Review: “Mongrels,” by Stephen Graham Jones

Rating: 5 out of 5

In Stephen Graham Jones’s Mongrels: A Novel, werewolves are real. Our young teenaged protagonist listens to his grandfather’s crazy stories about being a werewolf, and later realizes there were secrets and lessons hidden in each of those stories. He’s together with his uncle Darren and aunt Libby now, as they travel from town to town, trying to stay under the radar. They’re always stealing new cars and working cruddy jobs. Our protagonist is so utterly driven to be what his aunt and uncle are that he develops their behavioral traits, even as each year passes and it becomes less and less likely that he’s going to change.

There are fascinating details about being werewolves. Like the fact that eating trash is a quick way to die, because items you might eat while in wolf form could kill you when you change back. There are other unusual ways to die, also, like getting used to eating fries, or wearing stretchy pants. These sound humorous, but they’re actually fairly horrific. Our protagonist also starts to realize that since every werewolf family seems to pass lessons down through stories, different lessons might be known by different families.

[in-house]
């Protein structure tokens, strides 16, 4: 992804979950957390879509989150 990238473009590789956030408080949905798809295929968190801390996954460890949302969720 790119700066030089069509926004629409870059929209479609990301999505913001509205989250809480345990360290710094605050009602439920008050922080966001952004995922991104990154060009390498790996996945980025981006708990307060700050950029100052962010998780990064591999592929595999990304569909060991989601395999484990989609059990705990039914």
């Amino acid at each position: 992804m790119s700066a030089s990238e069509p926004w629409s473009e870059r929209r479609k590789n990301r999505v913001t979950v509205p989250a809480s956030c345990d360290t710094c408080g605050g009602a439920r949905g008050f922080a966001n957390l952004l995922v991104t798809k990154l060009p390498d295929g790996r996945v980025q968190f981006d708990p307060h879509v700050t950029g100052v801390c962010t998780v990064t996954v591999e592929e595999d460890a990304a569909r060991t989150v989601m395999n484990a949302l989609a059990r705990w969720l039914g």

This doesn’t really have an over-arching active plot. It’s more the coming-of-age of the protagonist through a series of events. He’s based his entire identity on the belief that he’ll shift and become a werewolf, while he stubbornly remains human. The overall story shows us what it means to be werewolves in the modern era, and what happens when you want to be something so very much while it stays out of reach. As such, there are some mysteries that don’t get solved by the time the family leaves town. I didn’t particularly feel frustrated by this, the way I might in some other books. The werewolves in this book are just so interesting that they totally kept me glued to the (electronic) page.

Content note for sometimes-graphic animal harm and death. (To werewolves, most animals are prey, and they don’t always kill cleanly.)

I was changing.
I didn’t know into what.

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